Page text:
From Aug. 5 to Aug. 21 the world will be watching Brazil as it hosts the Games of the XXXI Olympiad; and some of the biggest names in technology are helping put on the show.
More than 10,500 athletes from 206 countries (including 555 U.S. Olympians) are expected to compete in 28 sports and 306 events at 37 venues over the course of the 16-day event.
Technology companies aren’t just supplying technology; they’re also helping to sponsor the games. Atos, a European IT services company is a Worldwide Olympic Partner; Cisco is an official Olympics supporter and Microsoft and Symantec are official Olympic suppliers.
+ MORE OLYMPICS: Rio Olympics pose security risks to travelers +
Below is an overview of some of the work various tech vendors are doing. Check back throughout the Olympics for updates.
Cisco: Official Olympics networking partner
As the official supporter and supplier of networking and enterprise servers for the Olympics, Cisco has installed more than 60 tons of equipment throughout the country to build out a network for the games. This includes all networking infrastructure, services and support for all 37 competition venues and another 183 non-competition venues, such as the lodging, media centers and training facilities. There are more than 100,000 network ports, 5,000 access points and 150 firewalls powered by more than 400 Cisco UCS Servers. This interactive map shows some of the details of Cisco’s technology infrastructure installations.
Microsoft Azure helps NBC stream Olympics
NBC is the official U.S. media partner of the Olympics and will be using Microsoft Azure’s IaaS cloud to help stream their coverage of the games on NBCOlympics.com. Microsoft’s Azure cloud will provide encoding and hosting services for NBC videos. NBC is expected to generate 4,500 hours of content. Microsoft is also partnering with Adobe to authenticate users who want to stream the content live or on-demand through a variety of platforms, including Android, iOS, Roku, Amazon, Windows 10 tablets, Xbox, Windows Phone, PCs and Macs.
Google’s Olympics dashboard
Google has integrated a variety of Olympic-related news and content directly into its search feature. Using the search engine from any browser, or the company’s Android or iOS apps, users can get event and broadcast schedules, medal counts and athlete information. Select broadcast highlights will be available on YouTube and users can take street-level tours of Rio de Janeiro and various Olympics venues in Google Maps.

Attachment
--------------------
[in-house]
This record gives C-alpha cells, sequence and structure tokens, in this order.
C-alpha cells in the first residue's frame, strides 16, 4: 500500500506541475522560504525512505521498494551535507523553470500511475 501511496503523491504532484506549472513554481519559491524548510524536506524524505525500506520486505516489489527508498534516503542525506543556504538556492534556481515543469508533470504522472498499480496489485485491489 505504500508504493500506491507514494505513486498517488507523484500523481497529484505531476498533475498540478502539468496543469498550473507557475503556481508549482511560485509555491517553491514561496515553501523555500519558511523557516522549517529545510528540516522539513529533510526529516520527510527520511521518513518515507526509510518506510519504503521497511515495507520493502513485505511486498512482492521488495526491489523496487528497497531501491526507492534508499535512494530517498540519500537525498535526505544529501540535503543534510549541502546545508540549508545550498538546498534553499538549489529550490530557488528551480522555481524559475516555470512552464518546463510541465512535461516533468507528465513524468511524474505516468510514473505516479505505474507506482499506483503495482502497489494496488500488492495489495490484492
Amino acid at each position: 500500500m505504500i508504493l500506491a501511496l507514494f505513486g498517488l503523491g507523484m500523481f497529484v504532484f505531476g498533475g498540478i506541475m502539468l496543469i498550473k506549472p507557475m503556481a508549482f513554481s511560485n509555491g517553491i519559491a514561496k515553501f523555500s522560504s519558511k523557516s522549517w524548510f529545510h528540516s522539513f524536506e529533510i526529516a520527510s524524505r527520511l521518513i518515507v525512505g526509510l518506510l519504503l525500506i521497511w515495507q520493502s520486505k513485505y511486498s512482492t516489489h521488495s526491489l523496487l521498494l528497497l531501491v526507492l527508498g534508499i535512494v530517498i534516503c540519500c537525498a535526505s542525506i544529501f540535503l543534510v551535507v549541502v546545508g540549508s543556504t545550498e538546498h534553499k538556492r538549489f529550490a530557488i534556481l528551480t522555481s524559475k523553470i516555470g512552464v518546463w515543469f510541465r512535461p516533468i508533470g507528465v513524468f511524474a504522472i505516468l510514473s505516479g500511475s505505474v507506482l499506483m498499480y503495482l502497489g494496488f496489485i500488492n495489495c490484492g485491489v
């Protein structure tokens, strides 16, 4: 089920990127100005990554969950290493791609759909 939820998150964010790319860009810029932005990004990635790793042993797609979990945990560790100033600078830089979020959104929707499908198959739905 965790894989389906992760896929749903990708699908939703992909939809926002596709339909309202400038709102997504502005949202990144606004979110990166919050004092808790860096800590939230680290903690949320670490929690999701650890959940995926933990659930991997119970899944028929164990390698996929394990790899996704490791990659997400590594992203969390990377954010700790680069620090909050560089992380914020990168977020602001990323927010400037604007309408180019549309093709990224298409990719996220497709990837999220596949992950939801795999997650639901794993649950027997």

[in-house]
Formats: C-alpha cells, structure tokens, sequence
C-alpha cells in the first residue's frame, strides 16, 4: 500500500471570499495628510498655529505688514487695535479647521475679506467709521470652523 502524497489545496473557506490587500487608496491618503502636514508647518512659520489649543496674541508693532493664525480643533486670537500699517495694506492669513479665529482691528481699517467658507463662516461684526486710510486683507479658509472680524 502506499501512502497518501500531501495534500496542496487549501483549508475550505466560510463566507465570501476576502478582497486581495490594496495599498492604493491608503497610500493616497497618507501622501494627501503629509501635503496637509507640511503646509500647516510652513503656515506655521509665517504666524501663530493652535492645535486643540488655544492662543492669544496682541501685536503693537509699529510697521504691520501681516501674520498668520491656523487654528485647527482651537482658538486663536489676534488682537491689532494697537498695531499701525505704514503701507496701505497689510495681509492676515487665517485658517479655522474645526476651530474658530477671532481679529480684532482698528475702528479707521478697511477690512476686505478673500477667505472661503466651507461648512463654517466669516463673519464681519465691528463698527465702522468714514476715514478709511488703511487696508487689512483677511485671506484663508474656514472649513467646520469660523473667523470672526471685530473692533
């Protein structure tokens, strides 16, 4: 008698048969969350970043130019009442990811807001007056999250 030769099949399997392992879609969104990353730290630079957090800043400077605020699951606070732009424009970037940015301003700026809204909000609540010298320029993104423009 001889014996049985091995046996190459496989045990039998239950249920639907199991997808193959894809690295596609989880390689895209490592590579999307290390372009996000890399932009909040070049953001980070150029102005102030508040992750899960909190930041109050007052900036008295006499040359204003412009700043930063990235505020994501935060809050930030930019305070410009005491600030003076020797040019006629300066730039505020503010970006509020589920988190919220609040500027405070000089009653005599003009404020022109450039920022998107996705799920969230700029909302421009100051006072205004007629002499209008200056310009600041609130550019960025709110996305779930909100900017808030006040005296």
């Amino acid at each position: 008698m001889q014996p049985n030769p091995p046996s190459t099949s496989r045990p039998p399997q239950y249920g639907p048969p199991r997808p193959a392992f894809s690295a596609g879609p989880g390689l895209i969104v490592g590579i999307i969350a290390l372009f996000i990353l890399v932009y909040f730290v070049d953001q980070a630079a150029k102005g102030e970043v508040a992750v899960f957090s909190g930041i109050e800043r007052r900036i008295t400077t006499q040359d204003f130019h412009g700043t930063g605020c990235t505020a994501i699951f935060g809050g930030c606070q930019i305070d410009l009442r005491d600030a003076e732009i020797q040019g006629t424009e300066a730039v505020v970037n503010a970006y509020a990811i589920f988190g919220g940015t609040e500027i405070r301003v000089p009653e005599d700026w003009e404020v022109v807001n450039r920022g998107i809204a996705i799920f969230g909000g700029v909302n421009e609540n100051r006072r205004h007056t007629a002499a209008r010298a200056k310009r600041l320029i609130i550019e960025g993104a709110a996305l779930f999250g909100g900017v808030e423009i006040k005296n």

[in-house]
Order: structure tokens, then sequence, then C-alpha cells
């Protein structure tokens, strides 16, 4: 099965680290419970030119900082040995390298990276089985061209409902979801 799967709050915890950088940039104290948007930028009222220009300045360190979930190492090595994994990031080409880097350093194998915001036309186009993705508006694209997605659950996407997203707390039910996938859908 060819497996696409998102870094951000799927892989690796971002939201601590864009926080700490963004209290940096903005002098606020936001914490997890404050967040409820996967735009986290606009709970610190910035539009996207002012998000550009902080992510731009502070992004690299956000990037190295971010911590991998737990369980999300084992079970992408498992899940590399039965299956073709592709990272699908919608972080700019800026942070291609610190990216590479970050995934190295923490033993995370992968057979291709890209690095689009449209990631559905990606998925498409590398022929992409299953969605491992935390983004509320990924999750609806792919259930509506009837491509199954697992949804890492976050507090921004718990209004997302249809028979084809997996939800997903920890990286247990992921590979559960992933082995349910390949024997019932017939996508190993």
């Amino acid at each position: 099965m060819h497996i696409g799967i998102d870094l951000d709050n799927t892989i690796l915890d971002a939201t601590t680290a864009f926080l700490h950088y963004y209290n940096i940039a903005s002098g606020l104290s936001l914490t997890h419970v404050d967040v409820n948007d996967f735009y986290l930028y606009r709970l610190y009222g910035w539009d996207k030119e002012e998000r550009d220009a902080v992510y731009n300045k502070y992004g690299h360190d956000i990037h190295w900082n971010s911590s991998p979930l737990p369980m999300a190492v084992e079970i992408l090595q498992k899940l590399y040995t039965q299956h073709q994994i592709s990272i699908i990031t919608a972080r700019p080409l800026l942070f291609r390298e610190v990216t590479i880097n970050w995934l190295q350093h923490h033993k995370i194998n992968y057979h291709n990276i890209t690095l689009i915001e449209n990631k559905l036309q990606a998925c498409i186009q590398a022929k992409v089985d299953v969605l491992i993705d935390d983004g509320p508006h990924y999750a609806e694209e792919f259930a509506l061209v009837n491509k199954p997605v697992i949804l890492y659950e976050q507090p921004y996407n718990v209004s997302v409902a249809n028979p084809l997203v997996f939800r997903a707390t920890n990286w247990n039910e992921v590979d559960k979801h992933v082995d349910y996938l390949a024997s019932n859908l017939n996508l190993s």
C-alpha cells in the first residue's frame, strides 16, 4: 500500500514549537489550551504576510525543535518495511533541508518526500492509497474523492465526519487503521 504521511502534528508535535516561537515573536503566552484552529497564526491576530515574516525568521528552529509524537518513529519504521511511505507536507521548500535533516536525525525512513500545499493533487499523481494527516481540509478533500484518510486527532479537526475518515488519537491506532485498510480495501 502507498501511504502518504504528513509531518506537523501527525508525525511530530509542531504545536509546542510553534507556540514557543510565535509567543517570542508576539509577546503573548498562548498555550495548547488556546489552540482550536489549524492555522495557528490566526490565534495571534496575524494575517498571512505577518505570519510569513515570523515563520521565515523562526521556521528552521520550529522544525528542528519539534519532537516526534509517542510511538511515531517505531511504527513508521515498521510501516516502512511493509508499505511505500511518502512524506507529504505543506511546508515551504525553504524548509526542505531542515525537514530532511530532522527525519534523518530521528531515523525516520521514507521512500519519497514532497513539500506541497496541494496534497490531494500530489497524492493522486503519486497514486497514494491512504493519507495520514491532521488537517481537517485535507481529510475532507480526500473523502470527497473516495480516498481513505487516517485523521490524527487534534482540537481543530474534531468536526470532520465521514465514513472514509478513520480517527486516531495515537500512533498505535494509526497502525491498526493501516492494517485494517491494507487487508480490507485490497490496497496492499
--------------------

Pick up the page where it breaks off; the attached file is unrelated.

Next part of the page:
Rio’s airport gets an Aruba/HPE Network upgrade
Rio de Janeiro’s RIOgaleão-Tom Jobim International Airport will be the main hub for travelers to and from the Olympics. The airport is expected to process 1.5 million people in August, with a peak of 90,000 per day, which is double its regular traffic. To prepare, the airport’s IT team worked with HPE’s Aruba Networks (HPE bought Aruba last year) to outfit the airport with state of the art networking equipment. New access points, controllers, switches and network management software were all installed at the airport, along with 3,000 Aruba Beacons, which will help deliver a new customized mobile app designed to give visitors up-to-the-minute flight status and assistance.
Real-time results, brought to you by Atos
European IT integrator Atos has built a Games Management System, which will support the planning and operations of the games. It handles information such as athlete qualifications and entries, as well as a portal for recruiting the 50,000 volunteers and checking them in during the games. Meanwhile, another Information Diffusion System will deliver real-time results to the Olympics community, including the media. This includes a commentator information system for broadcasters, as well as portals for judges, coaches and sponsors.
Looking for reliable WiFi?
WiFi could be a challenge in Rio with the millions of fans descending on the city. Linktel is partnering with Aptilo to offer a subscription-based, encrypted WiFi service for the month of August for only $9.90 for unlimited use. For the past four years Linktel has been building out the WiFi network in Brazil and now has access points at 6,500 locations, including 60 shopping malls, 30 airports, 140 restaurants and 180 cafes. Aptilo is a Sweedish-based carrier.
Ericsson provides video support to NBC
NBC will be broadcasting the Olympics in the U.S., but telecommunications provider Ericsson will be playing a big role in making sure video content recorded in high definition in Brazil is delivered to U.S. homes. NBC has contracted with Ericsson to provide video distribution services using Ericsson’s video compression technology. Ericsson will use a combination of video processing and advanced modular receivers to deliver the support. Ericsson will also have engineers on site. It’s the sixth time NBC has contracted to work with Ericsson, dating back to the 2006 Winter games in Turin, Italy.
This story, "How tech’s all-stars are playing the Olympics" was originally published by Network World.